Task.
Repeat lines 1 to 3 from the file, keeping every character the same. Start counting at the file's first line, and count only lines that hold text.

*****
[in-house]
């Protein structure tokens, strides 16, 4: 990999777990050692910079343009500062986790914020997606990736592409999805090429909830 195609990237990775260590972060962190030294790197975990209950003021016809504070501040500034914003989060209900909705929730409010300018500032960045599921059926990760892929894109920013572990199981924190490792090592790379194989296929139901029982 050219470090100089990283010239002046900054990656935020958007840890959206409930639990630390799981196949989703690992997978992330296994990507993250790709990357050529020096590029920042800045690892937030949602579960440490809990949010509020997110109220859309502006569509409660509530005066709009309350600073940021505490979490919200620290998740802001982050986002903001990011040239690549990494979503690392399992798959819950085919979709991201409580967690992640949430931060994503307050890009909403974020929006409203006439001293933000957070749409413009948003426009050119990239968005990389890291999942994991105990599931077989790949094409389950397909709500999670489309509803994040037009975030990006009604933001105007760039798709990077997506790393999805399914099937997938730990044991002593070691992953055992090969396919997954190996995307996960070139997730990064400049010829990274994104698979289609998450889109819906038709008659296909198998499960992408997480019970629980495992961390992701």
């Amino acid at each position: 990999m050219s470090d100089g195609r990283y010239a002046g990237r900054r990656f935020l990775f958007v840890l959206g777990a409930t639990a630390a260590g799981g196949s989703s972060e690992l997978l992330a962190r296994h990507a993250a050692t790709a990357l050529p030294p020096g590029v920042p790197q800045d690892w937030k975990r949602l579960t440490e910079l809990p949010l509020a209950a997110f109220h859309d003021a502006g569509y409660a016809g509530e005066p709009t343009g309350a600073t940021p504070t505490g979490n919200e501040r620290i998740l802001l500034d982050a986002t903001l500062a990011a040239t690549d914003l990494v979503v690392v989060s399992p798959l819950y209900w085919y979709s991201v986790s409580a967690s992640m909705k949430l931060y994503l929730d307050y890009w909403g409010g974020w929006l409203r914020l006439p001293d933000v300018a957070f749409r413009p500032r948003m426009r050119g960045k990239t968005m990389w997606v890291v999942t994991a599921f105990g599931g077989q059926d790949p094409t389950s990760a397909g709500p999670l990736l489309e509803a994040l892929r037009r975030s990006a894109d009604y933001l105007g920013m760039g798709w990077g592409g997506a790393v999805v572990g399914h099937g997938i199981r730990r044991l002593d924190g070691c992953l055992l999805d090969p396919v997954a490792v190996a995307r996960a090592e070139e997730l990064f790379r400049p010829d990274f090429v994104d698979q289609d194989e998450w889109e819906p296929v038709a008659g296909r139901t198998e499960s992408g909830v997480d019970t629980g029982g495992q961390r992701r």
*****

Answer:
[in-house]
């Protein structure tokens, strides 16, 4: 990999777990050692910079343009500062986790914020997606990736592409999805090429909830 195609990237990775260590972060962190030294790197975990209950003021016809504070501040500034914003989060209900909705929730409010300018500032960045599921059926990760892929894109920013572990199981924190490792090592790379194989296929139901029982 050219470090100089990283010239002046900054990656935020958007840890959206409930639990630390799981196949989703690992997978992330296994990507993250790709990357050529020096590029920042800045690892937030949602579960440490809990949010509020997110109220859309502006569509409660509530005066709009309350600073940021505490979490919200620290998740802001982050986002903001990011040239690549990494979503690392399992798959819950085919979709991201409580967690992640949430931060994503307050890009909403974020929006409203006439001293933000957070749409413009948003426009050119990239968005990389890291999942994991105990599931077989790949094409389950397909709500999670489309509803994040037009975030990006009604933001105007760039798709990077997506790393999805399914099937997938730990044991002593070691992953055992090969396919997954190996995307996960070139997730990064400049010829990274994104698979289609998450889109819906038709008659296909198998499960992408997480019970629980495992961390992701």
């Amino acid at each position: 990999m050219s470090d100089g195609r990283y010239a002046g990237r900054r990656f935020l990775f958007v840890l959206g777990a409930t639990a630390a260590g799981g196949s989703s972060e690992l997978l992330a962190r296994h990507a993250a050692t790709a990357l050529p030294p020096g590029v920042p790197q800045d690892w937030k975990r949602l579960t440490e910079l809990p949010l509020a209950a997110f109220h859309d003021a502006g569509y409660a016809g509530e005066p709009t343009g309350a600073t940021p504070t505490g979490n919200e501040r620290i998740l802001l500034d982050a986002t903001l500062a990011a040239t690549d914003l990494v979503v690392v989060s399992p798959l819950y209900w085919y979709s991201v986790s409580a967690s992640m909705k949430l931060y994503l929730d307050y890009w909403g409010g974020w929006l409203r914020l006439p001293d933000v300018a957070f749409r413009p500032r948003m426009r050119g960045k990239t968005m990389w997606v890291v999942t994991a599921f105990g599931g077989q059926d790949p094409t389950s990760a397909g709500p999670l990736l489309e509803a994040l892929r037009r975030s990006a894109d009604y933001l105007g920013m760039g798709w990077g592409g997506a790393v999805v572990g399914h099937g997938i199981r730990r044991l002593d924190g070691c992953l055992l999805d090969p396919v997954a490792v190996a995307r996960a090592e070139e997730l990064f790379r400049p010829d990274f090429v994104d698979q289609d194989e998450w889109e819906p296929v038709a008659g296909r139901t198998e499960s992408g909830v997480d019970t629980g029982g495992q961390r992701r």